All policies contain exceptions or exclusions. Familiarise yourself with the exceptions or exclusions on your policy as it is possible to delete some exceptions or exclusions for an additional charge.
An excess on a home insurance policy is the amount of money that your insurer will deduct from any claim which you make under the policy. The amount of such excesses vary from insurer to insurer.
Financial Services Ombudsman
The Ombudsman is a statutory body set up to deal with complaints from consumers relating to businesses providing financial services. The Financial Services Ombudsman is located on the Third Floor, Lincoln House, Lincoln Place, Dublin 2 and can be contacted at 1890 88 20 90.
An Irish Government tax and levy imposed on most non-life insurance premiums.
High Value Items
Each insurer defines these items differently but typically they include items of gold, silver, pictures or works of art and collections. Such items are covered within your overall contents sum insured but only up to specified limits. If such items exceed these limits they must be specified on the policy or otherwise they will not be fully insured. Check your policy to ensure you are fully covered.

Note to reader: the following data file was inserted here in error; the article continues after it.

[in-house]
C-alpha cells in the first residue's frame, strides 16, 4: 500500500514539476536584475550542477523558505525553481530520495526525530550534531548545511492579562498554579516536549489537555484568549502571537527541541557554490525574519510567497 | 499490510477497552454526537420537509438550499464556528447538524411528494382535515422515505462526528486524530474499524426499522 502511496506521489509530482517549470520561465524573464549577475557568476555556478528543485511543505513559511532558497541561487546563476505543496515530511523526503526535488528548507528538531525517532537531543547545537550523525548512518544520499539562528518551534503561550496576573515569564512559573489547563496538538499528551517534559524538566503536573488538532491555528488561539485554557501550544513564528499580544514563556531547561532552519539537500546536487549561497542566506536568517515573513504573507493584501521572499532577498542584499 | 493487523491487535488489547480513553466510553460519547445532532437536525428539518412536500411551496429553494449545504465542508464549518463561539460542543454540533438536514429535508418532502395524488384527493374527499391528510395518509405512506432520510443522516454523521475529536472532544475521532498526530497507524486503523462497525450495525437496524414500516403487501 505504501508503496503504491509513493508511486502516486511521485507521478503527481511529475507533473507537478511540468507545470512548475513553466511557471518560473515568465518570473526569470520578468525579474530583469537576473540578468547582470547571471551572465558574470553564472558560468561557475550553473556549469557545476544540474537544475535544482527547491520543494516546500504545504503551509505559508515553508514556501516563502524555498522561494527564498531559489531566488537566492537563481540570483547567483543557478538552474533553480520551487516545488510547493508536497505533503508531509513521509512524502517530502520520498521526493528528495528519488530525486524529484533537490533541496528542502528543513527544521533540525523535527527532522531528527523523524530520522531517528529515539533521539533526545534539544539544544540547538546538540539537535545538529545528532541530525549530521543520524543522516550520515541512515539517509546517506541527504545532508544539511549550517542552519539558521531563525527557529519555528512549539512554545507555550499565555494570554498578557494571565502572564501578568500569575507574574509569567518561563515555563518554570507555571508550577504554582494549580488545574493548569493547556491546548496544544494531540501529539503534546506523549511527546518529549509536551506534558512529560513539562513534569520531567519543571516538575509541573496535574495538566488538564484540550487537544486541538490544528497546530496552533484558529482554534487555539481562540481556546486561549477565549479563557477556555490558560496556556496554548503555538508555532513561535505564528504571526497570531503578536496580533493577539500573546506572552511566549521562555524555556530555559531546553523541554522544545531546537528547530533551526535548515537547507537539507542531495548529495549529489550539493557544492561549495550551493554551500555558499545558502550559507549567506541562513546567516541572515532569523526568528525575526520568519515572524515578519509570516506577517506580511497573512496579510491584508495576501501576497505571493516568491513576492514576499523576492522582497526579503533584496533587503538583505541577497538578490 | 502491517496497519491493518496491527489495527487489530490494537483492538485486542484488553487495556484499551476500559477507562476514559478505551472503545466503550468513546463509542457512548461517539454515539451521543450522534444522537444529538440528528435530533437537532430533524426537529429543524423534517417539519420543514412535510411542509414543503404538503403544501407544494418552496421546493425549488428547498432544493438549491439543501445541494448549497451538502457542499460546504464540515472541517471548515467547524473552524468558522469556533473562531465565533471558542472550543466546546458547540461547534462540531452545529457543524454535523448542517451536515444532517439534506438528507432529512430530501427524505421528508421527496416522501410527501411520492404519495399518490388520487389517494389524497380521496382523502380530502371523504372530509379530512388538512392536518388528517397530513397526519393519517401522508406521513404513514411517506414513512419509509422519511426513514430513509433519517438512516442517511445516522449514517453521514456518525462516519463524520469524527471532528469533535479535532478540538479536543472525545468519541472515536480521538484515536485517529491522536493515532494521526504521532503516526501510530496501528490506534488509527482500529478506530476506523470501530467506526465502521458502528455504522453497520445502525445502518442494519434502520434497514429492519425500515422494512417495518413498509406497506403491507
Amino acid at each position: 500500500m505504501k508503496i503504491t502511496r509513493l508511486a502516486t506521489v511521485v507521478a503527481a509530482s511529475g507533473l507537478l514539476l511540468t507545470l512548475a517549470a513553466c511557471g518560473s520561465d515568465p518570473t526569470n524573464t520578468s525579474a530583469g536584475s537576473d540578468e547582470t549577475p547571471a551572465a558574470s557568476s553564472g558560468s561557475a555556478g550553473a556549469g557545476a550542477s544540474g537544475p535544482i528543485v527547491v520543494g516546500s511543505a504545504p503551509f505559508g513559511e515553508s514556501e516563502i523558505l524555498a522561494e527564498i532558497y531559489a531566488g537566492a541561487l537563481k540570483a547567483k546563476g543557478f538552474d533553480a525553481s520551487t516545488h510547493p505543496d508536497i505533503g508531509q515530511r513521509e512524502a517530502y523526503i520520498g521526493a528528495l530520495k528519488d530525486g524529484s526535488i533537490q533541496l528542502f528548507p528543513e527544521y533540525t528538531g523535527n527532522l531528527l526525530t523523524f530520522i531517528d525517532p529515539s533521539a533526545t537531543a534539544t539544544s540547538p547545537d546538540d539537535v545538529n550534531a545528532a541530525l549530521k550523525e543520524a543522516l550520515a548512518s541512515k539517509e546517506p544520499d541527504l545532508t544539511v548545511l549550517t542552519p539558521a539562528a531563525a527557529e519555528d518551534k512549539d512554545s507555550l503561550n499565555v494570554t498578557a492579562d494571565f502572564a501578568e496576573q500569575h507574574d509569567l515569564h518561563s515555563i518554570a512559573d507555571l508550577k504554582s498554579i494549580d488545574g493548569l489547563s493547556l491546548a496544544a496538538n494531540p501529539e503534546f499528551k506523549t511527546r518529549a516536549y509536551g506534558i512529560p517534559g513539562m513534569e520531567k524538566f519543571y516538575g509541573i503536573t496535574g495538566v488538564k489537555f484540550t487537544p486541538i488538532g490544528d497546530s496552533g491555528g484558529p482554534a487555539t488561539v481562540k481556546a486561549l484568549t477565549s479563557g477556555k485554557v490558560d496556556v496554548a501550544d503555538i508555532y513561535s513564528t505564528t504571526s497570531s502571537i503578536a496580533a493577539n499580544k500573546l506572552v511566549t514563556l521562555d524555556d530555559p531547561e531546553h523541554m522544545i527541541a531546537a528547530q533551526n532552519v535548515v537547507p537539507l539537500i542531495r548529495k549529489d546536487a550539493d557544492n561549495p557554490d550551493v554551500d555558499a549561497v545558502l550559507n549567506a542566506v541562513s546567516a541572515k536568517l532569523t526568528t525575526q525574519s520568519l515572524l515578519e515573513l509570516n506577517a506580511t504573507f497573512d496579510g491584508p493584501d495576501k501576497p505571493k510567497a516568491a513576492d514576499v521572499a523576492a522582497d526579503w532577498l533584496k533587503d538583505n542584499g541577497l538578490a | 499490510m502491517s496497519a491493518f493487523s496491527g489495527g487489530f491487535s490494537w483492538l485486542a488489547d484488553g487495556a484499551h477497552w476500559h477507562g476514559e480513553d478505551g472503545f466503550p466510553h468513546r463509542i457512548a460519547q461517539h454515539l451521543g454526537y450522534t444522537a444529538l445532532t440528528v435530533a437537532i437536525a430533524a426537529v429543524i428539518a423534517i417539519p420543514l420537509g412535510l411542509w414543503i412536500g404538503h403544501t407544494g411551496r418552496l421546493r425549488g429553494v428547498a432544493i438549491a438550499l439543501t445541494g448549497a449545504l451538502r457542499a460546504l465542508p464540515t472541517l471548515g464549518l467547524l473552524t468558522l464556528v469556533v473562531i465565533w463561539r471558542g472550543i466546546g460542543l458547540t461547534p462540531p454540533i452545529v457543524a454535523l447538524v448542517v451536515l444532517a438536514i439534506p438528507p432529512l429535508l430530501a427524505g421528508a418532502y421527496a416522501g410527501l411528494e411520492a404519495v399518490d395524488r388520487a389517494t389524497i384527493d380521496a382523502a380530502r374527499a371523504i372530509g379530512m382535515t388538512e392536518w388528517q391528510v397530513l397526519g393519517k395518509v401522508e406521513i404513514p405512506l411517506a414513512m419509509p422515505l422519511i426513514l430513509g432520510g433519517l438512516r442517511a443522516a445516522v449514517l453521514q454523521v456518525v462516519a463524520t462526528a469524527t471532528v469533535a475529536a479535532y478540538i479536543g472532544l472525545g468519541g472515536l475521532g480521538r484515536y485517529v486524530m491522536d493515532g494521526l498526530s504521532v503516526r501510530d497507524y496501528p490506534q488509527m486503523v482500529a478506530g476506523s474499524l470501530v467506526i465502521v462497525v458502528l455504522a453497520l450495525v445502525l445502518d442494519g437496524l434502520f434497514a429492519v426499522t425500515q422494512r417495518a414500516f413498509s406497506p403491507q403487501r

A house, bungalow or self-contained purpose built apartment which is not the policyholder’s main residence and is used solely for holiday and recreational purposes.
A house, bungalow or self-contained purpose built apartment occupied by the policyholder as their main residence.
The insurance principle by which policyholders are placed in the same financial position after a loss as they were in immediately before the loss occurred.
A person or persons covered by an insurance policy ie the policyholder.